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The Honorable Patrick Leahy
September 18, 2002
OPENING STATEMENT OF SENATOR PATRICK LEAHY,
HEARING FOR MICHAEL MCCONNELL TO BE A UNITED STATES CIRCUIT JUDGE
September 18, 2002
Today we hold our 24th hearing for judicial nominees since the change in majority in the summer of 2001, as the Committee considers six more judicial nominees. This will bring to 90 the number of judicial nominees for whom the Committee has held hearings in the last 14 months. Professor McConnell is the 19th Court of Appeals nominee for whom we have held a hearing in that time.
This is the fourth hearing on a judicial nominee sponsored by my friend Senator Hatch, the third hearing for a nominee to the Court of Appeals for the Tenth Circuit, and the second hearing for a Utah nominee. This is also the first hearing for Professor McConnell and each of the others here today who have been nominated for lifetime appointments to the federal bench.
The fact is that we have held more hearings for more judicial nominees and more hearings for circuit court nominees than in any 14-month period of the six and one-half years in which Republicans last controlled the Committee. Under Democratic leadership, this committee has voted on more judicial nominees - 82 -- and on more circuit court nominees - 17 -- than in any 14-month period of the six and one-half years of Republican control.
The Senate has already confirmed 77 of the judicial nominations of President George W. Bush. We have confirmed more of President Bush's nominees in 14 months than were confirmed in the last 30 months that a Republican majority controlled the Senate. We have done more in half the time. We have also already confirmed more of President Bush's judicial nominations since July 2001 than were confirmed in the first two full years of the term of his father, President George H.W. Bush.
We have achieved what we said we would by treating President Bush's nominees more fairly and more expeditiously than President Clinton's nominees were treated. By many measures, the Committee has achieved almost twice as much these last 14 months as our predecessors averaged per year during their years in control.
In the six and one-half year period of Republican control, before the change in majority last summer, vacancies on the Courts of Appeals more than doubled from 16 to 33 and overall vacancies rose from 65 to 110, with more than forty additional vacancies occurring since then. We have reversed those trends. Since the change in majority, through setting and holding to a regular schedule and through hard work, we have been able to outpace attrition and reduce vacancies overall and on the circuit courts.
Today the Committee proceeds with a hearing on the nomination of Professor McConnell to the United States Court of Appeals for the Tenth Circuit, Alia Ludlum to the Western District of Texas, Kent Jordan to the District of Delaware, William Martini to the District of New Jersey, Thomas Phillips to the Eastern District of Tennessee, and Jeffrey White to the Northern District of California. I welcome the nominees, their families and their friends, and all those interested in these important matters.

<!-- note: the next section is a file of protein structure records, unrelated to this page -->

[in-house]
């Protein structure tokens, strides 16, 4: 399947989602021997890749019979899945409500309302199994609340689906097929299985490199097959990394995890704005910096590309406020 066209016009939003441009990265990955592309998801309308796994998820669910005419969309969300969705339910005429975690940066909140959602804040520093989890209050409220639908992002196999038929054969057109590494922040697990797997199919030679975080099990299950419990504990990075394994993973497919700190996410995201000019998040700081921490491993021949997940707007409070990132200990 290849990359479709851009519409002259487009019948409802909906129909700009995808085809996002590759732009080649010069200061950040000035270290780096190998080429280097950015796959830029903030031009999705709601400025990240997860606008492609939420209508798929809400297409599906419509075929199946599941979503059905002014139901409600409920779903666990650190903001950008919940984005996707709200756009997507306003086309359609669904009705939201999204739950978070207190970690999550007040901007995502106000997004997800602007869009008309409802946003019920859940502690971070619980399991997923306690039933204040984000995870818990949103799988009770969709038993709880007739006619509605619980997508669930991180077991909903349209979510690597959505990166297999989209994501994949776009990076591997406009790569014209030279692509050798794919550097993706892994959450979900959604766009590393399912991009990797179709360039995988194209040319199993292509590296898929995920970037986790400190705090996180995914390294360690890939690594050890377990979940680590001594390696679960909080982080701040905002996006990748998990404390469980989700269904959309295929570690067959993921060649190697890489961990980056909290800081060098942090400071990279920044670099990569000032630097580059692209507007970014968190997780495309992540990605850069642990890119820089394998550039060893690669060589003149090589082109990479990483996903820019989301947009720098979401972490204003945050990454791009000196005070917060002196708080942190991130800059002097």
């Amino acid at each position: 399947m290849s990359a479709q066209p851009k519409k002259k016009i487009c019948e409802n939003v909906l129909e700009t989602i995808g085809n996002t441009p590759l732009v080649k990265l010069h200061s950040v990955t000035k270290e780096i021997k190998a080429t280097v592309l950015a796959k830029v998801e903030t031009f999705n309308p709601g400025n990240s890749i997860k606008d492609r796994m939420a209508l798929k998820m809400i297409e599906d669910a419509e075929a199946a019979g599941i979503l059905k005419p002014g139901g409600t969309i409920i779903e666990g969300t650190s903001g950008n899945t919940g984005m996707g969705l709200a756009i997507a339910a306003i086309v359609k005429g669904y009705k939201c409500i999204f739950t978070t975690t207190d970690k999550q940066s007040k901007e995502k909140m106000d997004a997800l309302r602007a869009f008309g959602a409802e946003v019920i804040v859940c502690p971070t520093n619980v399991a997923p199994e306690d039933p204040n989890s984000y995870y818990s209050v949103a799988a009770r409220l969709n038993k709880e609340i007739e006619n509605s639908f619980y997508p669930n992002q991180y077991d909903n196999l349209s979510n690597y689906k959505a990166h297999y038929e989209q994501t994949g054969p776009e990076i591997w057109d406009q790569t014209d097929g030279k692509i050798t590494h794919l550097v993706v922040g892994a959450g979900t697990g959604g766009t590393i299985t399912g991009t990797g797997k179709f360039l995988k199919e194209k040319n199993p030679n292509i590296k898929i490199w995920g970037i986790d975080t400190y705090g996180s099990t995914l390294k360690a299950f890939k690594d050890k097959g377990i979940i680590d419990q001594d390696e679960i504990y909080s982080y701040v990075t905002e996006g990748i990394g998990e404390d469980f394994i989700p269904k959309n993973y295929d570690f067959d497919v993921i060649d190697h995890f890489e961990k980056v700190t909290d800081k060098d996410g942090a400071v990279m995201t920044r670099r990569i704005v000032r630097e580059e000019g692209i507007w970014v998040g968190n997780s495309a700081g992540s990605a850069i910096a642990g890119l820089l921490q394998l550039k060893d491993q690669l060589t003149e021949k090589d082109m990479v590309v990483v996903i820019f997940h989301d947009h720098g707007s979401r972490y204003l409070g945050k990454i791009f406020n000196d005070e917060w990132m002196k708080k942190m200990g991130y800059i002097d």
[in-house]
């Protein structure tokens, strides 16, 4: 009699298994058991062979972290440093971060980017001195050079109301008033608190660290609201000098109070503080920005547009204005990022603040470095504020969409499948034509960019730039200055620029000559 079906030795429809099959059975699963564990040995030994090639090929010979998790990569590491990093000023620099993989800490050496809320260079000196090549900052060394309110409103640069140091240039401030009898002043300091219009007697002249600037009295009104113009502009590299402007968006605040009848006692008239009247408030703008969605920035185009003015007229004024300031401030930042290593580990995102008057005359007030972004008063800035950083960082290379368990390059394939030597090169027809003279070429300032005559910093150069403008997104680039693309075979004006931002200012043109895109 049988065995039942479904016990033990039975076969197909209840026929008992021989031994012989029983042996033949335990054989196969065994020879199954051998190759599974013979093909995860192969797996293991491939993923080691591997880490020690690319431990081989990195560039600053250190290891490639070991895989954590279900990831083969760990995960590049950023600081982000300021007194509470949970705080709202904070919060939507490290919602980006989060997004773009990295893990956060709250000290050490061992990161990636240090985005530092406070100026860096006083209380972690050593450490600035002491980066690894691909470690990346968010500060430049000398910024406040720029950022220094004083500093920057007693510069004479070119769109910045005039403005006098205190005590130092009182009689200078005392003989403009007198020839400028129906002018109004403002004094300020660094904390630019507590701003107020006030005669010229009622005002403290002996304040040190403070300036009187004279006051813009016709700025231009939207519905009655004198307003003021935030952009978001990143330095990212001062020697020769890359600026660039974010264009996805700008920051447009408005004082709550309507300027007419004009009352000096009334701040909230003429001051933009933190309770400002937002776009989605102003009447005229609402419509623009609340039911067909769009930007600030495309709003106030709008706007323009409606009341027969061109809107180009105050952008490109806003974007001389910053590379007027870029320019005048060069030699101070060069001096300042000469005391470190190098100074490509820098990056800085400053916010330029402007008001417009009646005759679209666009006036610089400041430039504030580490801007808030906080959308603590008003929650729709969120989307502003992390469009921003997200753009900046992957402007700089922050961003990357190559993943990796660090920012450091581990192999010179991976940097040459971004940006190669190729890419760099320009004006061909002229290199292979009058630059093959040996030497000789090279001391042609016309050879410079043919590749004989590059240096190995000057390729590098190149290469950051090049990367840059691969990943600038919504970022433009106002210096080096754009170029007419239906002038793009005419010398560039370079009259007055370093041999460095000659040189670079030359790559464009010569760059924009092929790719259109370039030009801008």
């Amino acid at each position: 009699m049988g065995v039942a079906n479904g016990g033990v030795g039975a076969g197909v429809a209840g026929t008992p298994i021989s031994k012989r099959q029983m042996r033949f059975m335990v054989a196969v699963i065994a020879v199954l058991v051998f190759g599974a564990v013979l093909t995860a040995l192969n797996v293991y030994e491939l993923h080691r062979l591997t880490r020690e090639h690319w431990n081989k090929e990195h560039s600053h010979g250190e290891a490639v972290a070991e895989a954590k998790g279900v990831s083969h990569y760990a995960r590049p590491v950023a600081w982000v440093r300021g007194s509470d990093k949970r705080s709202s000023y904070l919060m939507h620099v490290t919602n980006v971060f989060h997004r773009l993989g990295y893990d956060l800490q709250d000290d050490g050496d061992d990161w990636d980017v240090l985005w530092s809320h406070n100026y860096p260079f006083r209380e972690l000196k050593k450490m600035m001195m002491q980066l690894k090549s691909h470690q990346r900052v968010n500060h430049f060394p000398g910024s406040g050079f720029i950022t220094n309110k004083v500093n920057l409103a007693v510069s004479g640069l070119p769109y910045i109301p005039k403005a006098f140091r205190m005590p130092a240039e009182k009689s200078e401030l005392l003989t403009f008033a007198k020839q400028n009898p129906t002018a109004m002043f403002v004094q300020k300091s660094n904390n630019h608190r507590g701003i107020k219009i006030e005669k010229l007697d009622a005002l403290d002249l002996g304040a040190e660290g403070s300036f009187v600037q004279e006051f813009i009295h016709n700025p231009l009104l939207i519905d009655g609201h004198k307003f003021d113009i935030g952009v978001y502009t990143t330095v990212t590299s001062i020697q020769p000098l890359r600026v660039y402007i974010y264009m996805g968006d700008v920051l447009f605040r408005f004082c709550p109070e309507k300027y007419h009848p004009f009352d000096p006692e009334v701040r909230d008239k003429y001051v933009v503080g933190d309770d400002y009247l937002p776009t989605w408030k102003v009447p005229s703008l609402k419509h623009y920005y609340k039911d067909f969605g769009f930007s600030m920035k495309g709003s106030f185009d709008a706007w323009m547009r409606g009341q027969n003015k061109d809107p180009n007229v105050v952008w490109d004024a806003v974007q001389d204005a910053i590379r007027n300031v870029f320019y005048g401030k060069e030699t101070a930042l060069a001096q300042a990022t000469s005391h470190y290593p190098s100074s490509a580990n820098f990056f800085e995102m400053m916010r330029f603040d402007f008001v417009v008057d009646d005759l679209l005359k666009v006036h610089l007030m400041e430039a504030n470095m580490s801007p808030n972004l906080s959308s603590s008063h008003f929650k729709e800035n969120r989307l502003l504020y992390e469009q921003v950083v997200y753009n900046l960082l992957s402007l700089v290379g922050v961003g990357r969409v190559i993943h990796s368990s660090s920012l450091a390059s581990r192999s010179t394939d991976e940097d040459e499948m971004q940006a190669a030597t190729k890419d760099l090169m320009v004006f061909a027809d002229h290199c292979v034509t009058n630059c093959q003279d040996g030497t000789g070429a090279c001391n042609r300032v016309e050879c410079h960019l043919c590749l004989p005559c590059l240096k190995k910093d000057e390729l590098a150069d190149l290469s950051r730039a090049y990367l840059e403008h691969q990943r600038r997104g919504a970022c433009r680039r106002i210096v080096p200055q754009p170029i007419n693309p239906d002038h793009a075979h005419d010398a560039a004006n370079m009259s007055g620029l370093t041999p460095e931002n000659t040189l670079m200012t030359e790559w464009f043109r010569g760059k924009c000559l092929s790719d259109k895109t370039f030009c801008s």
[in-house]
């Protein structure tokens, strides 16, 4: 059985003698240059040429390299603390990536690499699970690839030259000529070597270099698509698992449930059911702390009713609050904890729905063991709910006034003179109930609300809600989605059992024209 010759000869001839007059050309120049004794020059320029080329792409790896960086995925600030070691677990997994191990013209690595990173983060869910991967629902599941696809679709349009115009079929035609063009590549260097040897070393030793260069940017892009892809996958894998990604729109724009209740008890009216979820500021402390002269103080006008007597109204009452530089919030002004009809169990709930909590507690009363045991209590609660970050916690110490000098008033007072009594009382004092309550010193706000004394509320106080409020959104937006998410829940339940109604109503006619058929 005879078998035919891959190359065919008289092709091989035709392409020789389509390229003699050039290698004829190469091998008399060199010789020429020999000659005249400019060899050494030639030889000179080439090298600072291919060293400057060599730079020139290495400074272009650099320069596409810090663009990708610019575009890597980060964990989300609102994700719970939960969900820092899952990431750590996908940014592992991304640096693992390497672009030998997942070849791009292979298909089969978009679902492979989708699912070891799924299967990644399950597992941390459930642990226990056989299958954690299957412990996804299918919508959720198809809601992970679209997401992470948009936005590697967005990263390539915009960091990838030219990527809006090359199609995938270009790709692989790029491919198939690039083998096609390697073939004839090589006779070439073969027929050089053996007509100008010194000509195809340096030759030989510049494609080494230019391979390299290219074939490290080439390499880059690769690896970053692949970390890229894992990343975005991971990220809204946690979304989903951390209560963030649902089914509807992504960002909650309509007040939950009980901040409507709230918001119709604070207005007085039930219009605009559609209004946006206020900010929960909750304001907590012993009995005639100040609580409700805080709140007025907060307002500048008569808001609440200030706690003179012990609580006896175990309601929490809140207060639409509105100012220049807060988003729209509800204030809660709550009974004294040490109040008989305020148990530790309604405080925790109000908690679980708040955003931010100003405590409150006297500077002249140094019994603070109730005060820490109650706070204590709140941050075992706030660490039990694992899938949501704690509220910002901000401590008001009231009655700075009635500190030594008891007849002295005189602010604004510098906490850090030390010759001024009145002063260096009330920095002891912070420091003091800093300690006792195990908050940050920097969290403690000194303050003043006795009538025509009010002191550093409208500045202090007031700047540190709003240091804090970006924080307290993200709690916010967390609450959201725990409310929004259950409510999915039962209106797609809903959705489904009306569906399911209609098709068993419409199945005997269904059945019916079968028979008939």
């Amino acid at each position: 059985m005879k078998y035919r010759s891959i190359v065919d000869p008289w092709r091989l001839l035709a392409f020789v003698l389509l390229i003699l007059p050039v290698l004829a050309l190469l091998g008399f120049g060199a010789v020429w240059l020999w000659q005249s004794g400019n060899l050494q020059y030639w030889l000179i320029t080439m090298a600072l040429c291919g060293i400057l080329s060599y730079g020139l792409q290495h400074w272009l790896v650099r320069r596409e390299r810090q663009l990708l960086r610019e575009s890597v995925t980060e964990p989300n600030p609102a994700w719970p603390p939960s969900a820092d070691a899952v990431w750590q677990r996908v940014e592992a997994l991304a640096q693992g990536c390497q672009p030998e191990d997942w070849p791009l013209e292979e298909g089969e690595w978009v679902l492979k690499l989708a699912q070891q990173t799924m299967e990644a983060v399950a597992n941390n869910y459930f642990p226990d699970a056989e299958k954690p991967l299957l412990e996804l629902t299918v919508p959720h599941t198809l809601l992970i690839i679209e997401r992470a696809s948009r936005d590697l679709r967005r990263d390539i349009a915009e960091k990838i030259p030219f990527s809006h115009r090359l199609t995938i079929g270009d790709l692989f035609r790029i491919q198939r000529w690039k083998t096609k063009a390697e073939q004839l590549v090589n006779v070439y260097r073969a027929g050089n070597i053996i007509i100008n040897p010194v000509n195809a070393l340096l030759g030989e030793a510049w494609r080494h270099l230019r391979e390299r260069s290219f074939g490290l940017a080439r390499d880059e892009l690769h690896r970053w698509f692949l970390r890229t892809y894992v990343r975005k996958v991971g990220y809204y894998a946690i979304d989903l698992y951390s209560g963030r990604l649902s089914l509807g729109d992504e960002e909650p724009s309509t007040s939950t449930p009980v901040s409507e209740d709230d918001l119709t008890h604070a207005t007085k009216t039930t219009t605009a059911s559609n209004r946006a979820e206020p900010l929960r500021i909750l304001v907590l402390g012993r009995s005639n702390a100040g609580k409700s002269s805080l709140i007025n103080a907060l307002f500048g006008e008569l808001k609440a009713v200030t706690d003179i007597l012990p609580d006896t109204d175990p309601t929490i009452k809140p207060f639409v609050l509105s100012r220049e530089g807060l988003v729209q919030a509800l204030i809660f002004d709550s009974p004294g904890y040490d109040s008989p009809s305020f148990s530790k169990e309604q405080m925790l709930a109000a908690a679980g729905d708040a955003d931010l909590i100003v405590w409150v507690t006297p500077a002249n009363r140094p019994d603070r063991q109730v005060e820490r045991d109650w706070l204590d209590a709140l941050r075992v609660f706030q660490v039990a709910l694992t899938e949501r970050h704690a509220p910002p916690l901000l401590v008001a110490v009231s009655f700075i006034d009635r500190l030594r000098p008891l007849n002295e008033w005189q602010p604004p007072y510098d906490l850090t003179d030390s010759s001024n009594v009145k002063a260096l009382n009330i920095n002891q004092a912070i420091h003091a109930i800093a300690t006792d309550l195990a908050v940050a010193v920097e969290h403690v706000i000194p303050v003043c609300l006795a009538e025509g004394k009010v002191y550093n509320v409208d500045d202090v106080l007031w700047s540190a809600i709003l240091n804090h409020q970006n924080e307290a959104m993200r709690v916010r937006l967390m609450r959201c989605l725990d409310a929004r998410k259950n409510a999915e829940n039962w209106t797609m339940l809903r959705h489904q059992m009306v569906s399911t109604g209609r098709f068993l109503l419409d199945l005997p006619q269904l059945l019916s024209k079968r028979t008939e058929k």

Professor McConnell is a popular and provocative law professor at the University of Utah Law School. As a scholar, an advocate, and an activist, Professor McConnell has advanced controversial positions. He will be given the opportunity today to clarify whether his writings will inform his judicial decision-making, whether as a judge he will uphold the constitutional right to privacy, and whether as a judge he would seek to weaken the wall separating church and state in our jurisprudence.
I hope that the Democratic members on this committee are not subjected to unfair criticism based on our religious affiliations - as unfortunately happened in the past -- for asking questions on important constitutional issues. The responsibility to advise and consent on the President's nominees is one that I take seriously and that this Committee takes seriously. In asking questions, Senators are working conscientiously to fulfill their constitutional responsibilities.
Ultimately the question each Senator on this Committee will be asking himself or herself as we proceed is whether these judicial nominees meet their standards for lifetime appointments to the federal courts. We look forward to hearing from the nominees.
In spite of the treatment by the former Republican majority of so many moderate judicial nominees of the previous President, I have made a variety of efforts to accommodate a number of Republican Senators, including the Republican Leader, this committee's ranking member, and at least four other Republican members of this committee, in scheduling a number of nominees for hearings during the past 14 months. I have also been mindful of the need to make progress in filling the many vacancies that we inherited on the federal bench when the Senate majority shifted.
We proceed today, as I said that we would, with a hearing on Professor McConnell. In addition, as I indicated that I would, I will be noticing another confirmation hearing for next Thursday for another controversial nominee, Miguel Estrada.